Without doubt the most frequent kind of problem with which I am asked to deal is pain coming from the spine. This can manifest as pain in the areas near the spine (the back and the neck) or in areas connected to the spine by nerves (frequently the legs, the arms or the thorax and chest). Sometimes there are other, associated symptoms in these connected areas, like tingling, pins and needles or numbness.
My approach to these problems is based on an osteopathic view of health and illness. It follows that it differs in fundamental ways from the usual approach of orthodox medicine or physiotherapy.
The medical approach to spinal pain
As medicine is generally practised it:
- Allows little time for the doctor to spend talking to and examining the patient.
- Aims to identify a distinct pathological cause (i.e. a “disease”).
- Makes frequent use of x-rays, scans and blood tests to do this.
- Tends to regard the painful or diseased part in isolation.
- Uses the principal strategy of suppressing symptoms.
- Relies on drugs as first line treatment, physiotherapy as second line, surgery as third line.
- Physiotherapy reflects these characteristics of the medical approach.
My approach to spinal pain
In contrast, as an osteopath, I:
- Allow as much time as is necessary for talking to and examining the patient.
- Am more interested in why you have become unwell than in the name of your disease. Generally the kind of treatment you receive is not greatly affected by your medical “diagnosis”. It is determined much more by how your body is working mechanically, the factors in your life which are preventing you from getting better, and your general state of health.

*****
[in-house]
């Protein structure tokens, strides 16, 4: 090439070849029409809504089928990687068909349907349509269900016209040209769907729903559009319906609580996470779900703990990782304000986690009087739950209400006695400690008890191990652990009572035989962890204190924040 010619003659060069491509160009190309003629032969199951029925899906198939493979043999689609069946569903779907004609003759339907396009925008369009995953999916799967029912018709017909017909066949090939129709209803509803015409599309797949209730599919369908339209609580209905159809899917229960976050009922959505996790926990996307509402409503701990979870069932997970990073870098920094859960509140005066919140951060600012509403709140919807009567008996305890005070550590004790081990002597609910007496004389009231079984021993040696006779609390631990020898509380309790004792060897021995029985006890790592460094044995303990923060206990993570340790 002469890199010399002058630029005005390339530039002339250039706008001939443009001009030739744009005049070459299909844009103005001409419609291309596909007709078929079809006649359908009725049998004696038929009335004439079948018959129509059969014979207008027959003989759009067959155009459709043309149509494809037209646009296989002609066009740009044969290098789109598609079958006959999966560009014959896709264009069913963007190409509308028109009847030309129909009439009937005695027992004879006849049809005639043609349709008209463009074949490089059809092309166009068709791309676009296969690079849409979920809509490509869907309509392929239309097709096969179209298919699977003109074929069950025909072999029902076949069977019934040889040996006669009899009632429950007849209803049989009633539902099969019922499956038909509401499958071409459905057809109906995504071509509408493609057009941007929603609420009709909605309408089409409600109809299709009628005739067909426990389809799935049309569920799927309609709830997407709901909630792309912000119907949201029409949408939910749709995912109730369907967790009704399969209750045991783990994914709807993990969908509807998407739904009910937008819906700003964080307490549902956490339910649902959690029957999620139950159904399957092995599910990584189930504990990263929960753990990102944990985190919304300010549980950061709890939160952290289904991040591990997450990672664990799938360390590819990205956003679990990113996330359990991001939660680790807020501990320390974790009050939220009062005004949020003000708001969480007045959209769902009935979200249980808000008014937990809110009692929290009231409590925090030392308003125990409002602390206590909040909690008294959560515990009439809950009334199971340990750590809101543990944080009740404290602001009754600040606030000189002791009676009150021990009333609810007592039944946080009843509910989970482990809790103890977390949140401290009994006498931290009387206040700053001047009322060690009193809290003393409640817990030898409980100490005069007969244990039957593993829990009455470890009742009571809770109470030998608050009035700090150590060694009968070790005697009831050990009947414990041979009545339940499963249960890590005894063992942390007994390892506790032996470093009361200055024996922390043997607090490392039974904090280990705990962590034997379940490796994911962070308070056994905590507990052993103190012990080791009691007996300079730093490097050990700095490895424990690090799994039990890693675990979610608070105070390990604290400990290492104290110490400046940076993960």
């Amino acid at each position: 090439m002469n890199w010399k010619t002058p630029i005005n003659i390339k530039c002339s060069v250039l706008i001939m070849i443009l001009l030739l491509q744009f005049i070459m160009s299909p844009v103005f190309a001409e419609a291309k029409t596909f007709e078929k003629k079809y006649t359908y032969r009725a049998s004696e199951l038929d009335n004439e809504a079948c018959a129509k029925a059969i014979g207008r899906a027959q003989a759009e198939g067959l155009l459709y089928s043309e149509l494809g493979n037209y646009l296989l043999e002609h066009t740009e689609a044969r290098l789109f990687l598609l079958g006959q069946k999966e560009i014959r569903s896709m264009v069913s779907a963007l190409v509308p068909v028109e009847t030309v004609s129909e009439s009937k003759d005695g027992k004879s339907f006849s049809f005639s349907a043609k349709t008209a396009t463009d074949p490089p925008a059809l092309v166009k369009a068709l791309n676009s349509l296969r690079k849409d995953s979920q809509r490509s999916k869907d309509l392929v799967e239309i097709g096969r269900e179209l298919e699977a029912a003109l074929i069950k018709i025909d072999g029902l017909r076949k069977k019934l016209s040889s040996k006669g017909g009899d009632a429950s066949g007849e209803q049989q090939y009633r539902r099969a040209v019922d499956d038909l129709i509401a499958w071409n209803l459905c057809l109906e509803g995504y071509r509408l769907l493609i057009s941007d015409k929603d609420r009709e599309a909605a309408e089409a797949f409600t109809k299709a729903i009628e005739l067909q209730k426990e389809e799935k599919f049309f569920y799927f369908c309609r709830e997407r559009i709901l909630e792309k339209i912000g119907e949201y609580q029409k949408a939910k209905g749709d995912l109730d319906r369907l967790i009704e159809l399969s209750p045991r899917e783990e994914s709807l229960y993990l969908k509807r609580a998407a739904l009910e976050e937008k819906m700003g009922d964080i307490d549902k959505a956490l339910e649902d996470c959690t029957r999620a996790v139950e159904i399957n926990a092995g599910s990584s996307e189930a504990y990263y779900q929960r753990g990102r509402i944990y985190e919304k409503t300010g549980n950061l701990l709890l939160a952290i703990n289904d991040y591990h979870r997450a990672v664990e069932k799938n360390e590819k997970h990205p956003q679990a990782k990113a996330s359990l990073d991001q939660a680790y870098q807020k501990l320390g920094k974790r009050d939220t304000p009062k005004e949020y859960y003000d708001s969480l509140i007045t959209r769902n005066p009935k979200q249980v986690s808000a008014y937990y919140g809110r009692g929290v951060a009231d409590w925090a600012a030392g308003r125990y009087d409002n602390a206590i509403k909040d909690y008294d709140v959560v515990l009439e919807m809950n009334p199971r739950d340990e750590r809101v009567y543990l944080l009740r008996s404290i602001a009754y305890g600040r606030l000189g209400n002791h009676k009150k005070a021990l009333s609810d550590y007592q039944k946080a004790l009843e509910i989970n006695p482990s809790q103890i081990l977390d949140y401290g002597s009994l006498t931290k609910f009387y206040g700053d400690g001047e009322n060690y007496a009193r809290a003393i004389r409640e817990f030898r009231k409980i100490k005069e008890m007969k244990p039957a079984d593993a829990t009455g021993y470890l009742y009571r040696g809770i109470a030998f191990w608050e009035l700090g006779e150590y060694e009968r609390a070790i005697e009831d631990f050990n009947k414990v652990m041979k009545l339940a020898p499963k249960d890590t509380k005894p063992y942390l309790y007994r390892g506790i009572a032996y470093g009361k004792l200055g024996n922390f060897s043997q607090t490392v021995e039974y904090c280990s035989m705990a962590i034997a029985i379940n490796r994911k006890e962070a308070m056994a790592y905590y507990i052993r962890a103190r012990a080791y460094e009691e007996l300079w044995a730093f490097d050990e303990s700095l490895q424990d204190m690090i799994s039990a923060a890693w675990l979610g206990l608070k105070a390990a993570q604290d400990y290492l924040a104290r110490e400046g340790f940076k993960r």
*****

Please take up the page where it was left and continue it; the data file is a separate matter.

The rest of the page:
- Find only secondary and relative value in x-rays, scans and blood tests. That is because in most cases of uncomplicated spinal pain, they are not relevant to your treatment or management.
- Try to relate your problem to what is happening in your whole body, your mind, and your life.
- Believe that suppressing symptoms can cause bigger problems (symptoms are often a necessary part of the body’s healing response), preferring instead to remove any obstacles to healing.
- Rely on manual treatment, lifestyle changes and counselling: this is usually sufficient and complete treatment.
A complex system
The spine is not just a column of bones. It could be likened to an extremely sophisticated robotic machine controlled by extremely sophisticated computer circuitry. There is immense potential for glitches in its workings even with no sign of anything that might be labelled medically as a “disease”. Osteopaths call such glitches in spinal workings “dysfunction” or sometimes “osteopathic lesions” (an older term).
I use manual treatment to remove or reduce these «glitches», helping the spine to return to as near normal functioning as possible. Clearly, if joint or disk degeneration have significantly altered the basic shape or quality of the tissues of the spine, improvement may take longer or be incomplete. However, moderate improvements in function can turn a painful spine into a largely pain-free one even in the presence of what doctors call “disease” (for example, arthritis, disc hernias, etc.)
Craft, expertise, and modern science
In my experience the osteopathic approach, well practised, is clearly beneficial for patients who suffer from spinal pain. Osteopathy is a craft. I have been learning this craft for nearly three decades, and I am still learning. Nothing that I have learned so far has led me to doubt the basic principles underlying its usefulness as a therapeutic discipline. However, scientific knowledge of the workings of the spine and its problems is constantly expanding. As an expert in the care of patients with spinal problems, I keep myself continually abreast of the most recent research, in order to ensure that I am able to deliver the best care.
Robert Hale practises osteopathy in Santa Eulalia, Ibiza.